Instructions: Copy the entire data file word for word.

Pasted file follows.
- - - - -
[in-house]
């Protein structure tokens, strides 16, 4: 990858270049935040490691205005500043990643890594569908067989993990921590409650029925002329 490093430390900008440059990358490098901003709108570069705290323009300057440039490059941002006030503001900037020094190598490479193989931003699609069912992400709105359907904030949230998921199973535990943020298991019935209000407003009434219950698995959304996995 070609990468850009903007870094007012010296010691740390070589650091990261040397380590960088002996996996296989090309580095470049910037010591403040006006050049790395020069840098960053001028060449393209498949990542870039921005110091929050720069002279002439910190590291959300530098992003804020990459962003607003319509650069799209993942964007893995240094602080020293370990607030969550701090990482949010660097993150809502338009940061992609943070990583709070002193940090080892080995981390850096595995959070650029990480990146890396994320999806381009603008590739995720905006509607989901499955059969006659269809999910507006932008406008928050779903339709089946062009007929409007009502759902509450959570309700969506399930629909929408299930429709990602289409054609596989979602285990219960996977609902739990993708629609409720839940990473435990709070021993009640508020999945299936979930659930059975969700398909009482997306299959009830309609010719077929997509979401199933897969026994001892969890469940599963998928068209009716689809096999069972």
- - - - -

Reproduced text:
[in-house]
């Protein structure tokens, strides 16, 4: 990858270049935040490691205005500043990643890594569908067989993990921590409650029925002329 490093430390900008440059990358490098901003709108570069705290323009300057440039490059941002006030503001900037020094190598490479193989931003699609069912992400709105359907904030949230998921199973535990943020298991019935209000407003009434219950698995959304996995 070609990468850009903007870094007012010296010691740390070589650091990261040397380590960088002996996996296989090309580095470049910037010591403040006006050049790395020069840098960053001028060449393209498949990542870039921005110091929050720069002279002439910190590291959300530098992003804020990459962003607003319509650069799209993942964007893995240094602080020293370990607030969550701090990482949010660097993150809502338009940061992609943070990583709070002193940090080892080995981390850096595995959070650029990480990146890396994320999806381009603008590739995720905006509607989901499955059969006659269809999910507006932008406008928050779903339709089946062009007929409007009502759902509450959570309700969506399930629909929408299930429709990602289409054609596989979602285990219960996977609902739990993708629609409720839940990473435990709070021993009640508020999945299936979930659930059975969700398909009482997306299959009830309609010719077929997509979401199933897969026994001892969890469940599963998928068209009716689809096999069972």